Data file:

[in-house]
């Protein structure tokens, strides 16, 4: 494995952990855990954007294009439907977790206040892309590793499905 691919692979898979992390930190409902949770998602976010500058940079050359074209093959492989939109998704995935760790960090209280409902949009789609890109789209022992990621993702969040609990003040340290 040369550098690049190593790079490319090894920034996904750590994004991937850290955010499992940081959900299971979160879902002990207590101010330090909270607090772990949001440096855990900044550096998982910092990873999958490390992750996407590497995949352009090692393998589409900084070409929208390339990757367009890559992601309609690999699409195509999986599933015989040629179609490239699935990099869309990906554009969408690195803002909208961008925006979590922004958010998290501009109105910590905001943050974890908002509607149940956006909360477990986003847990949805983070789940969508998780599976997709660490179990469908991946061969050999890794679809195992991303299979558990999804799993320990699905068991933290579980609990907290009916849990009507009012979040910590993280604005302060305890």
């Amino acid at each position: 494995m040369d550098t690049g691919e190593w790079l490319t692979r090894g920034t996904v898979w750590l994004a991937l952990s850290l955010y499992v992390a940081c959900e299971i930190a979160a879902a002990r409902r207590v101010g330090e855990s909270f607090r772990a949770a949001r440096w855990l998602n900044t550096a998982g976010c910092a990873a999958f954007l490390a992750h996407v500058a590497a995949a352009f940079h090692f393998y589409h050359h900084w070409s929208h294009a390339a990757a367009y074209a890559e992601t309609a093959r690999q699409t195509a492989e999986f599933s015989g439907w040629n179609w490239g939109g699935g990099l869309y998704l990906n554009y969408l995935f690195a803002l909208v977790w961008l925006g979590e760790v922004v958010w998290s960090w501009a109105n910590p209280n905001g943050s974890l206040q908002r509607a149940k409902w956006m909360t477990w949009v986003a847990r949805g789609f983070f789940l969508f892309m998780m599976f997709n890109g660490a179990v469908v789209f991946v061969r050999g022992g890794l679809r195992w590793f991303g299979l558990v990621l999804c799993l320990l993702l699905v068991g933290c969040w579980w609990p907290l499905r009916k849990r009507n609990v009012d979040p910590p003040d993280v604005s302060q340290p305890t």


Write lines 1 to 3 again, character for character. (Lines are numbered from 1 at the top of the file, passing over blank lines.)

[in-house]
């Protein structure tokens, strides 16, 4: 494995952990855990954007294009439907977790206040892309590793499905 691919692979898979992390930190409902949770998602976010500058940079050359074209093959492989939109998704995935760790960090209280409902949009789609890109789209022992990621993702969040609990003040340290 040369550098690049190593790079490319090894920034996904750590994004991937850290955010499992940081959900299971979160879902002990207590101010330090909270607090772990949001440096855990900044550096998982910092990873999958490390992750996407590497995949352009090692393998589409900084070409929208390339990757367009890559992601309609690999699409195509999986599933015989040629179609490239699935990099869309990906554009969408690195803002909208961008925006979590922004958010998290501009109105910590905001943050974890908002509607149940956006909360477990986003847990949805983070789940969508998780599976997709660490179990469908991946061969050999890794679809195992991303299979558990999804799993320990699905068991933290579980609990907290009916849990009507009012979040910590993280604005302060305890």
């Amino acid at each position: 494995m040369d550098t690049g691919e190593w790079l490319t692979r090894g920034t996904v898979w750590l994004a991937l952990s850290l955010y499992v992390a940081c959900e299971i930190a979160a879902a002990r409902r207590v101010g330090e855990s909270f607090r772990a949770a949001r440096w855990l998602n900044t550096a998982g976010c910092a990873a999958f954007l490390a992750h996407v500058a590497a995949a352009f940079h090692f393998y589409h050359h900084w070409s929208h294009a390339a990757a367009y074209a890559e992601t309609a093959r690999q699409t195509a492989e999986f599933s015989g439907w040629n179609w490239g939109g699935g990099l869309y998704l990906n554009y969408l995935f690195a803002l909208v977790w961008l925006g979590e760790v922004v958010w998290s960090w501009a109105n910590p209280n905001g943050s974890l206040q908002r509607a149940k409902w956006m909360t477990w949009v986003a847990r949805g789609f983070f789940l969508f892309m998780m599976f997709n890109g660490a179990v469908v789209f991946v061969r050999g022992g890794l679809r195992w590793f991303g299979l558990v990621l999804c799993l320990l993702l699905v068991g933290c969040w579980w609990p907290l499905r009916k849990r009507n609990v009012d979040p910590p003040d993280v604005s302060q340290p305890t």